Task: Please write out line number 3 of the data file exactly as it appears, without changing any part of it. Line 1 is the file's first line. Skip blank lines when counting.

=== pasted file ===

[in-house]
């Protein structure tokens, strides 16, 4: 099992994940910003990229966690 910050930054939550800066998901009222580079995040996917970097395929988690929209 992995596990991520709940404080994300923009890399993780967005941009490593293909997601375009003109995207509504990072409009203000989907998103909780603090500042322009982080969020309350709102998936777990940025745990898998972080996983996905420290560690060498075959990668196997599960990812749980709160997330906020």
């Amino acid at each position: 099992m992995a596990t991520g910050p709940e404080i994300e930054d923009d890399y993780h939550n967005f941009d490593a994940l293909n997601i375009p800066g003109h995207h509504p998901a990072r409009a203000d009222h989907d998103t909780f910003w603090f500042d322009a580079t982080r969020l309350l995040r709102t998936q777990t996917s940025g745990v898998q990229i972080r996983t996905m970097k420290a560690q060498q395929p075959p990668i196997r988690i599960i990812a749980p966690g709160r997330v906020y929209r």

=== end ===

């Amino acid at each position: 099992m992995a596990t991520g910050p709940e404080i994300e930054d923009d890399y993780h939550n967005f941009d490593a994940l293909n997601i375009p800066g003109h995207h509504p998901a990072r409009a203000d009222h989907d998103t909780f910003w603090f500042d322009a580079t982080r969020l309350l995040r709102t998936q777990t996917s940025g745990v898998q990229i972080r996983t996905m970097k420290a560690q060498q395929p075959p990668i196997r988690i599960i990812a749980p966690g709160r997330v906020y929209r």